London--It was 1956 and the Royal Court's production of John Osborne's Look Back in Anger that turned Terence Rattigan, the leading local playwright of the previous few decades, into a captain of the old guard.
How gallant of the pertinent critics to jettison everything that had gone before--not unlike what happened in the art world when abstract expressionism unceremoniously shunted representational artists aside.
What usually occurs after such rude treatment, though, is that cooler heads eventually prevail and baby-with-the-bathwater-victim Rattigan has been reassessed and welcomed back on stages to prove once again his dramaturgical expertise.
The current example is The Deep Blue Sea, which is enjoying a superb rediscovery. (Karel Reisz did mount one maybe 20 years ago.) The star is Helen McCrory, who's giving the peak performance of her notable career as philandering wife Hester Collyer--and this is a Hester who deserves a big "A" on her frock front.
Found nearly dead of a surfeit of aspirins and gas in a downscale London neighborhood, she recovers her life but not her spirit after boyfriend Freddie Page (Tom Burke) forgot her birthday. He's an ex-test pilot and a seemingly full-blown cad for whom she left her husband William Collyer (Peter Sullivan), a revered judge, 10 months earlier.
The Deep Blue Sea--Helen believes she's caught between the devil and the deep...--follows the lost soul over the next 18 or so hours as landlady Mrs. Elton (Marion Bailey), neighbors Philip and Ann Welch (Hubert Burton, Yolanda Kettle) and Mr. Miller (Nick Fletcher), a doctor no longer practicing after having been involved in a scandal (possibly homosexual), attempt to come to her aid.
So does abandoned husband William, but Hester will have none of it. She's too wrapped up in Freddie, too desperate to make him stay with her in what's essentially the character study of a woman in love but painfully aware that love is a complex state of affairs that frequently don't jibe.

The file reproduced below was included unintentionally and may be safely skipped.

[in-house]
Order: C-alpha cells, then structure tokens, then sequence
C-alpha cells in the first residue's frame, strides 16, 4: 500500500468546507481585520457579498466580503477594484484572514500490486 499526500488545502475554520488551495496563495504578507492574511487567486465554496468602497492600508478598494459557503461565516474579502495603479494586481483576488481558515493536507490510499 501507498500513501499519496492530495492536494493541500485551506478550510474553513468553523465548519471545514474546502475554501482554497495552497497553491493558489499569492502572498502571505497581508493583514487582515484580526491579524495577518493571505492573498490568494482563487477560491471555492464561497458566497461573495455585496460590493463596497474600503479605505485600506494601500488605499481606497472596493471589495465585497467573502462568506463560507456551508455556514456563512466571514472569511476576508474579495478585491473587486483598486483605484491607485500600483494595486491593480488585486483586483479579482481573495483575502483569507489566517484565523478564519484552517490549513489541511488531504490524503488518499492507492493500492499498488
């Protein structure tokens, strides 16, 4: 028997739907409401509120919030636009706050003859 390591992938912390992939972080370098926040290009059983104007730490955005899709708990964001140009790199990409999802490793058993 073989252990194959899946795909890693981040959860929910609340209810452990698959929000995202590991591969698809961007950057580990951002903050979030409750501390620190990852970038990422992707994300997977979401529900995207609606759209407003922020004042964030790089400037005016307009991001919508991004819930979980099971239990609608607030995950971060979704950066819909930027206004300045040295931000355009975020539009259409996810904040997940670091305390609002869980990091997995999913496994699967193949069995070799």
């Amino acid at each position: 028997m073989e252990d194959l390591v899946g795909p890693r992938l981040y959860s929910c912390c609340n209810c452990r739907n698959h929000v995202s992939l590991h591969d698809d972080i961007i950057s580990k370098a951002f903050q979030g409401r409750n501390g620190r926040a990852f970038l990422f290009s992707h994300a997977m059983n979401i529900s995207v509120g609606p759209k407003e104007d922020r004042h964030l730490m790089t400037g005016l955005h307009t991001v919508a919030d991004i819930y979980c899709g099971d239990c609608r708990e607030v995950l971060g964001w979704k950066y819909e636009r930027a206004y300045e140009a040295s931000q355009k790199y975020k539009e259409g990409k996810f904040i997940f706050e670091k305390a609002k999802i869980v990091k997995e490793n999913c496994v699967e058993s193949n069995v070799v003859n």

It could be said that though director Carrie Cracknell, lighting designer Guy Hoare and sound designer Peter Rice apply flourishes to disguise the only slightly creaky situation, it remains--but doesn't really matter. It could also be said that the huge flat that set designer Tom Scutt fills the wide Lyttelton stage with hardly suggests the shabbiness in which Hester has chosen to live in sin with Freddie.
By the way, Freddie is the real irony here. A hero during World War II, he's now a society discard and incensed about it. That's right. He may be the original angry young man, a true precursor to Osborne's Jimmy Porter. And to think no one at the time Rattigan was being shown the door noticed he'd foreshadowed Osborne.
A New York City-born friend of mine who's lived here for some time and goes regularly to the theater claims he's hard put to name a single play written by an English playwright that contains a sympathetic American character.
I tend to agree and can now add that one of the ugliest Americans ever to appear in a play premiering here is spreading his bad odor in Sunset at Villa Thalia at the National's Dorfman. It's the work of Alexi Kaye Campbell, the son of a Greek father and British Mother.
The hateful American is Harvey (Ben Miles), who works for the American government (read CIA) and is clearly involved in various Chilean and Greek regime changes carried out in the 1960s to stop any suspected infiltration of Communism